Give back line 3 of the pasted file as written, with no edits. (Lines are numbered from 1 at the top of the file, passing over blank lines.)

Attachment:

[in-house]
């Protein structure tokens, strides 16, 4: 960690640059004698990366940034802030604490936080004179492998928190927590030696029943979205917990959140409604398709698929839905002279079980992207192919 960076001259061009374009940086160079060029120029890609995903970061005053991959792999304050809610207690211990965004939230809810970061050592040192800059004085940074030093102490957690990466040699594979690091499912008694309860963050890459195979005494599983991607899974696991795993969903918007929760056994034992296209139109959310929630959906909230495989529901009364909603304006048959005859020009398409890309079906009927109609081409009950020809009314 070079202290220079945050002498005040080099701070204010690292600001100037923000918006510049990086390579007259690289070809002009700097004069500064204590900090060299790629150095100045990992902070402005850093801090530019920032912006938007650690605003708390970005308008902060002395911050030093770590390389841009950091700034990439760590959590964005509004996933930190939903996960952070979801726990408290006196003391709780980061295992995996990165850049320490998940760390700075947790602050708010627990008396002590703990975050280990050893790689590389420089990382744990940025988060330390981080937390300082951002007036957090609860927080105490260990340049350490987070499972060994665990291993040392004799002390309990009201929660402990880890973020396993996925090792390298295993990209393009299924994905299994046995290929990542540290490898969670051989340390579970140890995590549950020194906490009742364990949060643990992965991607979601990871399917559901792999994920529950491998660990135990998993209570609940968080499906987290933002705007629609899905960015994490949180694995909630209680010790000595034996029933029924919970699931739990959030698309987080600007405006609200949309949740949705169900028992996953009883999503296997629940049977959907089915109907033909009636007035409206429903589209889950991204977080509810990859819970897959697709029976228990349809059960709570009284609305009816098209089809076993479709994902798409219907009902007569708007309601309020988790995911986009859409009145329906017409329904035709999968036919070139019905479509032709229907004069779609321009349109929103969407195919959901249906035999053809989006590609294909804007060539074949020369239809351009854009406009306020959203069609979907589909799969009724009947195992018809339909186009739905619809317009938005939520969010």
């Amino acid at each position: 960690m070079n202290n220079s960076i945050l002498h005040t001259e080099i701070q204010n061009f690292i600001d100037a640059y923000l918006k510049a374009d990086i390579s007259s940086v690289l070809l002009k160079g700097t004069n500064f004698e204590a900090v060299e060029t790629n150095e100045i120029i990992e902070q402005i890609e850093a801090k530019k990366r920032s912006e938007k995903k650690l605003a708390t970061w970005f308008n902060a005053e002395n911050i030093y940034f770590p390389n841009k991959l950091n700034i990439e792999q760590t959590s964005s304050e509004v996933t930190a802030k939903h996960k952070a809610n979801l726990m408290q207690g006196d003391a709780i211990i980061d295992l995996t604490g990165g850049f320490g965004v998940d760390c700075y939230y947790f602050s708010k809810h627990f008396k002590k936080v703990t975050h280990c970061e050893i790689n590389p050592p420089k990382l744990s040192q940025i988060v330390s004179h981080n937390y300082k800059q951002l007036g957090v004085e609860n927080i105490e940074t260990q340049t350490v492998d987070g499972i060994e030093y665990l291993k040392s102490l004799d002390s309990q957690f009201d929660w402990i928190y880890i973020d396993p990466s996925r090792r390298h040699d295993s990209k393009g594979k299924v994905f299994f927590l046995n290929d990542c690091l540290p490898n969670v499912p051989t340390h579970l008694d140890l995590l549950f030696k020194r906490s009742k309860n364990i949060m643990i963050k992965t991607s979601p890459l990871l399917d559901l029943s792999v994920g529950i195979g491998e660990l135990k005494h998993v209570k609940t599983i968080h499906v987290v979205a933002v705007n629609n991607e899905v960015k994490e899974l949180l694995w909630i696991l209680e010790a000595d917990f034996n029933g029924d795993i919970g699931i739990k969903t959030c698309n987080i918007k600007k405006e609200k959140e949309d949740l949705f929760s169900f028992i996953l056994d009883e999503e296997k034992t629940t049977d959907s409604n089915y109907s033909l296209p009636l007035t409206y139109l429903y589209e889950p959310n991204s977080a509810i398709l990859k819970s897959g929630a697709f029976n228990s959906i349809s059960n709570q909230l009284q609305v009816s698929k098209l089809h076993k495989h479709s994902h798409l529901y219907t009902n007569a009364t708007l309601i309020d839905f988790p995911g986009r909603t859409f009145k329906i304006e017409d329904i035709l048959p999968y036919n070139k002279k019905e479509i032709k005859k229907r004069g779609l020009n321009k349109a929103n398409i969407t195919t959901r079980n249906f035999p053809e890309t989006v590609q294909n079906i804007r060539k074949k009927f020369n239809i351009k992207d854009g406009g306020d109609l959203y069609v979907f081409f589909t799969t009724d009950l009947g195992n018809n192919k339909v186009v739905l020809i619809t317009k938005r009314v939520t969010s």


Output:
């Amino acid at each position: 960690m070079n202290n220079s960076i945050l002498h005040t001259e080099i701070q204010n061009f690292i600001d100037a640059y923000l918006k510049a374009d990086i390579s007259s940086v690289l070809l002009k160079g700097t004069n500064f004698e204590a900090v060299e060029t790629n150095e100045i120029i990992e902070q402005i890609e850093a801090k530019k990366r920032s912006e938007k995903k650690l605003a708390t970061w970005f308008n902060a005053e002395n911050i030093y940034f770590p390389n841009k991959l950091n700034i990439e792999q760590t959590s964005s304050e509004v996933t930190a802030k939903h996960k952070a809610n979801l726990m408290q207690g006196d003391a709780i211990i980061d295992l995996t604490g990165g850049f320490g965004v998940d760390c700075y939230y947790f602050s708010k809810h627990f008396k002590k936080v703990t975050h280990c970061e050893i790689n590389p050592p420089k990382l744990s040192q940025i988060v330390s004179h981080n937390y300082k800059q951002l007036g957090v004085e609860n927080i105490e940074t260990q340049t350490v492998d987070g499972i060994e030093y665990l291993k040392s102490l004799d002390s309990q957690f009201d929660w402990i928190y880890i973020d396993p990466s996925r090792r390298h040699d295993s990209k393009g594979k299924v994905f299994f927590l046995n290929d990542c690091l540290p490898n969670v499912p051989t340390h579970l008694d140890l995590l549950f030696k020194r906490s009742k309860n364990i949060m643990i963050k992965t991607s979601p890459l990871l399917d559901l029943s792999v994920g529950i195979g491998e660990l135990k005494h998993v209570k609940t599983i968080h499906v987290v979205a933002v705007n629609n991607e899905v960015k994490e899974l949180l694995w909630i696991l209680e010790a000595d917990f034996n029933g029924d795993i919970g699931i739990k969903t959030c698309n987080i918007k600007k405006e609200k959140e949309d949740l949705f929760s169900f028992i996953l056994d009883e999503e296997k034992t629940t049977d959907s409604n089915y109907s033909l296209p009636l007035t409206y139109l429903y589209e889950p959310n991204s977080a509810i398709l990859k819970s897959g929630a697709f029976n228990s959906i349809s059960n709570q909230l009284q609305v009816s698929k098209l089809h076993k495989h479709s994902h798409l529901y219907t009902n007569a009364t708007l309601i309020d839905f988790p995911g986009r909603t859409f009145k329906i304006e017409d329904i035709l048959p999968y036919n070139k002279k019905e479509i032709k005859k229907r004069g779609l020009n321009k349109a929103n398409i969407t195919t959901r079980n249906f035999p053809e890309t989006v590609q294909n079906i804007r060539k074949k009927f020369n239809i351009k992207d854009g406009g306020d109609l959203y069609v979907f081409f589909t799969t009724d009950l009947g195992n018809n192919k339909v186009v739905l020809i619809t317009k938005r009314v939520t969010s």